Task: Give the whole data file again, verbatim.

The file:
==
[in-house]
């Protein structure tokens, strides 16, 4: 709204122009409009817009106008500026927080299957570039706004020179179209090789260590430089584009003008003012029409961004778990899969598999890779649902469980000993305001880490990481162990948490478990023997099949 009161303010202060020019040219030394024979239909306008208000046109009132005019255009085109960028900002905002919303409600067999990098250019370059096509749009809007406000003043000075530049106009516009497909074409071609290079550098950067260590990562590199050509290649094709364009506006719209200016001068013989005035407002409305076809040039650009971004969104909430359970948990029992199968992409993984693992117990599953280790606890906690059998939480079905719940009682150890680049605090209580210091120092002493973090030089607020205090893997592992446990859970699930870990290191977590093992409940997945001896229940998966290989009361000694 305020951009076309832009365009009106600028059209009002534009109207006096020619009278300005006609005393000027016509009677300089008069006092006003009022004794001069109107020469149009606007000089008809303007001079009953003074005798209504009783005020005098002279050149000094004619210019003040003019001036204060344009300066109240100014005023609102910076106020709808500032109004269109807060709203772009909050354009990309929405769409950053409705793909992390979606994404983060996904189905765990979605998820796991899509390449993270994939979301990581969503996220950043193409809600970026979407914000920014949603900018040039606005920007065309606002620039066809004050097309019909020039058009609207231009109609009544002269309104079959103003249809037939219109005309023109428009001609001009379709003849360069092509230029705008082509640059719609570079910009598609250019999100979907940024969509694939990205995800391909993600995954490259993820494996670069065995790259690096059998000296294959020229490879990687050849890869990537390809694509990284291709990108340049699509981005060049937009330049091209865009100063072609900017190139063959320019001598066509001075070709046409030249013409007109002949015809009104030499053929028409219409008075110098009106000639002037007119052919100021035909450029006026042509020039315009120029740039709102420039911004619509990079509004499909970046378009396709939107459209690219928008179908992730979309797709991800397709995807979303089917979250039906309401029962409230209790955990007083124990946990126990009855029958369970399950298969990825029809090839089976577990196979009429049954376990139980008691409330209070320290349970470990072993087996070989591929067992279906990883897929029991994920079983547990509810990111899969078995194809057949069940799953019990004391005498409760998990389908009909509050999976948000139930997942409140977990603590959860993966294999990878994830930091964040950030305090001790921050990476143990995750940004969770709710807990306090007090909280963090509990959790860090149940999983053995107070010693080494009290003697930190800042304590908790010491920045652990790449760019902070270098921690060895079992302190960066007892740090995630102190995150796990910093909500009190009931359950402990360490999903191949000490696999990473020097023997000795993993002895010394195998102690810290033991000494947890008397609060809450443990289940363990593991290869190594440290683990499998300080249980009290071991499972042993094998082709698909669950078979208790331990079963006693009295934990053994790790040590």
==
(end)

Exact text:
[in-house]
């Protein structure tokens, strides 16, 4: 709204122009409009817009106008500026927080299957570039706004020179179209090789260590430089584009003008003012029409961004778990899969598999890779649902469980000993305001880490990481162990948490478990023997099949 009161303010202060020019040219030394024979239909306008208000046109009132005019255009085109960028900002905002919303409600067999990098250019370059096509749009809007406000003043000075530049106009516009497909074409071609290079550098950067260590990562590199050509290649094709364009506006719209200016001068013989005035407002409305076809040039650009971004969104909430359970948990029992199968992409993984693992117990599953280790606890906690059998939480079905719940009682150890680049605090209580210091120092002493973090030089607020205090893997592992446990859970699930870990290191977590093992409940997945001896229940998966290989009361000694 305020951009076309832009365009009106600028059209009002534009109207006096020619009278300005006609005393000027016509009677300089008069006092006003009022004794001069109107020469149009606007000089008809303007001079009953003074005798209504009783005020005098002279050149000094004619210019003040003019001036204060344009300066109240100014005023609102910076106020709808500032109004269109807060709203772009909050354009990309929405769409950053409705793909992390979606994404983060996904189905765990979605998820796991899509390449993270994939979301990581969503996220950043193409809600970026979407914000920014949603900018040039606005920007065309606002620039066809004050097309019909020039058009609207231009109609009544002269309104079959103003249809037939219109005309023109428009001609001009379709003849360069092509230029705008082509640059719609570079910009598609250019999100979907940024969509694939990205995800391909993600995954490259993820494996670069065995790259690096059998000296294959020229490879990687050849890869990537390809694509990284291709990108340049699509981005060049937009330049091209865009100063072609900017190139063959320019001598066509001075070709046409030249013409007109002949015809009104030499053929028409219409008075110098009106000639002037007119052919100021035909450029006026042509020039315009120029740039709102420039911004619509990079509004499909970046378009396709939107459209690219928008179908992730979309797709991800397709995807979303089917979250039906309401029962409230209790955990007083124990946990126990009855029958369970399950298969990825029809090839089976577990196979009429049954376990139980008691409330209070320290349970470990072993087996070989591929067992279906990883897929029991994920079983547990509810990111899969078995194809057949069940799953019990004391005498409760998990389908009909509050999976948000139930997942409140977990603590959860993966294999990878994830930091964040950030305090001790921050990476143990995750940004969770709710807990306090007090909280963090509990959790860090149940999983053995107070010693080494009290003697930190800042304590908790010491920045652990790449760019902070270098921690060895079992302190960066007892740090995630102190995150796990910093909500009190009931359950402990360490999903191949000490696999990473020097023997000795993993002895010394195998102690810290033991000494947890008397609060809450443990289940363990593991290869190594440290683990499998300080249980009290071991499972042993094998082709698909669950078979208790331990079963006693009295934990053994790790040590």